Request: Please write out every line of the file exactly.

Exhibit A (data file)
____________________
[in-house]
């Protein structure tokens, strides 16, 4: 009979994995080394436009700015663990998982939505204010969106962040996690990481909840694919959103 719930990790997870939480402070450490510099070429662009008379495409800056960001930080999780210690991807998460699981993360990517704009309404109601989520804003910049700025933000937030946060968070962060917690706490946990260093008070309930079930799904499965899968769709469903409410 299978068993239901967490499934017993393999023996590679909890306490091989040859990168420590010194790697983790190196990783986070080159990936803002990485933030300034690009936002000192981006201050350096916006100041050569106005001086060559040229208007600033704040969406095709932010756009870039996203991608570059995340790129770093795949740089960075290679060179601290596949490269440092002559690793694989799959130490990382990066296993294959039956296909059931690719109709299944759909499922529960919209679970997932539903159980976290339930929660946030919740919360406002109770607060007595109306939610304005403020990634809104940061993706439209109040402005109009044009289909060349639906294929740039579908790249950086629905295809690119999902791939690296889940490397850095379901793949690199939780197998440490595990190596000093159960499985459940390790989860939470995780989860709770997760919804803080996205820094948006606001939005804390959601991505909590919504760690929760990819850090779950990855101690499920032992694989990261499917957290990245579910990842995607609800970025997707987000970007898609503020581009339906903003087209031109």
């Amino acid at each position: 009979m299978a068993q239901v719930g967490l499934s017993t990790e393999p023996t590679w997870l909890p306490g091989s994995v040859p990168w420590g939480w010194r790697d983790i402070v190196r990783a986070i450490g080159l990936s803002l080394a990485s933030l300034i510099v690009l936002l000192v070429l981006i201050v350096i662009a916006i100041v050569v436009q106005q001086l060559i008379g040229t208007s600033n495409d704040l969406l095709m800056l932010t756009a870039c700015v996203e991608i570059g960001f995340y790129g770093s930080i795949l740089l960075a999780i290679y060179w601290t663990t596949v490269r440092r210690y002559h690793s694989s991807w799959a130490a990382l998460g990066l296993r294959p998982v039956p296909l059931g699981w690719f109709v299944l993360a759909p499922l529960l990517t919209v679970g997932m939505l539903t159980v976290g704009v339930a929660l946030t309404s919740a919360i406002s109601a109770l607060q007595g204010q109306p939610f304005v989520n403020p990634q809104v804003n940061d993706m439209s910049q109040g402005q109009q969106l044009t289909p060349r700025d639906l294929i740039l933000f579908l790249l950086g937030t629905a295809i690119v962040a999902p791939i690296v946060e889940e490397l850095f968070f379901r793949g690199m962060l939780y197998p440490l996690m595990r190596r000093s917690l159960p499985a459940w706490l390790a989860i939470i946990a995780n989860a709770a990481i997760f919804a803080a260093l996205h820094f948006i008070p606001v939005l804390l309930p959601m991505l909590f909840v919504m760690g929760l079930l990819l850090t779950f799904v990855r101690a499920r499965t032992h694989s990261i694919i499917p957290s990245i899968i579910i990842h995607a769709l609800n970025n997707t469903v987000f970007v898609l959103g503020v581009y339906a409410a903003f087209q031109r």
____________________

[in-house]
């Protein structure tokens, strides 16, 4: 009979994995080394436009700015663990998982939505204010969106962040996690990481909840694919959103 719930990790997870939480402070450490510099070429662009008379495409800056960001930080999780210690991807998460699981993360990517704009309404109601989520804003910049700025933000937030946060968070962060917690706490946990260093008070309930079930799904499965899968769709469903409410 299978068993239901967490499934017993393999023996590679909890306490091989040859990168420590010194790697983790190196990783986070080159990936803002990485933030300034690009936002000192981006201050350096916006100041050569106005001086060559040229208007600033704040969406095709932010756009870039996203991608570059995340790129770093795949740089960075290679060179601290596949490269440092002559690793694989799959130490990382990066296993294959039956296909059931690719109709299944759909499922529960919209679970997932539903159980976290339930929660946030919740919360406002109770607060007595109306939610304005403020990634809104940061993706439209109040402005109009044009289909060349639906294929740039579908790249950086629905295809690119999902791939690296889940490397850095379901793949690199939780197998440490595990190596000093159960499985459940390790989860939470995780989860709770997760919804803080996205820094948006606001939005804390959601991505909590919504760690929760990819850090779950990855101690499920032992694989990261499917957290990245579910990842995607609800970025997707987000970007898609503020581009339906903003087209031109």
């Amino acid at each position: 009979m299978a068993q239901v719930g967490l499934s017993t990790e393999p023996t590679w997870l909890p306490g091989s994995v040859p990168w420590g939480w010194r790697d983790i402070v190196r990783a986070i450490g080159l990936s803002l080394a990485s933030l300034i510099v690009l936002l000192v070429l981006i201050v350096i662009a916006i100041v050569v436009q106005q001086l060559i008379g040229t208007s600033n495409d704040l969406l095709m800056l932010t756009a870039c700015v996203e991608i570059g960001f995340y790129g770093s930080i795949l740089l960075a999780i290679y060179w601290t663990t596949v490269r440092r210690y002559h690793s694989s991807w799959a130490a990382l998460g990066l296993r294959p998982v039956p296909l059931g699981w690719f109709v299944l993360a759909p499922l529960l990517t919209v679970g997932m939505l539903t159980v976290g704009v339930a929660l946030t309404s919740a919360i406002s109601a109770l607060q007595g204010q109306p939610f304005v989520n403020p990634q809104v804003n940061d993706m439209s910049q109040g402005q109009q969106l044009t289909p060349r700025d639906l294929i740039l933000f579908l790249l950086g937030t629905a295809i690119v962040a999902p791939i690296v946060e889940e490397l850095f968070f379901r793949g690199m962060l939780y197998p440490l996690m595990r190596r000093s917690l159960p499985a459940w706490l390790a989860i939470i946990a995780n989860a709770a990481i997760f919804a803080a260093l996205h820094f948006i008070p606001v939005l804390l309930p959601m991505l909590f909840v919504m760690g929760l079930l990819l850090t779950f799904v990855r101690a499920r499965t032992h694989s990261i694919i499917p957290s990245i899968i579910i990842h995607a769709l609800n970025n997707t469903v987000f970007v898609l959103g503020v581009y339906a409410a903003f087209q031109r």